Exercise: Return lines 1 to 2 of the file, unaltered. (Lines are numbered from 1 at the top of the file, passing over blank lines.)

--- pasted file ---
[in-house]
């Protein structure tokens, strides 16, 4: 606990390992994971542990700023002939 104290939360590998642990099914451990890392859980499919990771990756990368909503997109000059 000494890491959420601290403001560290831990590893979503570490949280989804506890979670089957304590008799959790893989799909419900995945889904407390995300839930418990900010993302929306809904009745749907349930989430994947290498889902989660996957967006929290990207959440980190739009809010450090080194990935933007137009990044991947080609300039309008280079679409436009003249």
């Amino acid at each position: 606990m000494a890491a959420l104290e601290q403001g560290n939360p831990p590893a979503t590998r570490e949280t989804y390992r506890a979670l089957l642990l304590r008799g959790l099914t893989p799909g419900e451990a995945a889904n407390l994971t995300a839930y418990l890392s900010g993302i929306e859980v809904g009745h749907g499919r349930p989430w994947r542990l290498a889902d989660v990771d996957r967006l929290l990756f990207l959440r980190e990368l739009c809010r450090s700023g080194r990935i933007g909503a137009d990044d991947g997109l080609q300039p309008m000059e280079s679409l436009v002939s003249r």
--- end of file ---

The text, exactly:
[in-house]
């Protein structure tokens, strides 16, 4: 606990390992994971542990700023002939 104290939360590998642990099914451990890392859980499919990771990756990368909503997109000059 000494890491959420601290403001560290831990590893979503570490949280989804506890979670089957304590008799959790893989799909419900995945889904407390995300839930418990900010993302929306809904009745749907349930989430994947290498889902989660996957967006929290990207959440980190739009809010450090080194990935933007137009990044991947080609300039309008280079679409436009003249």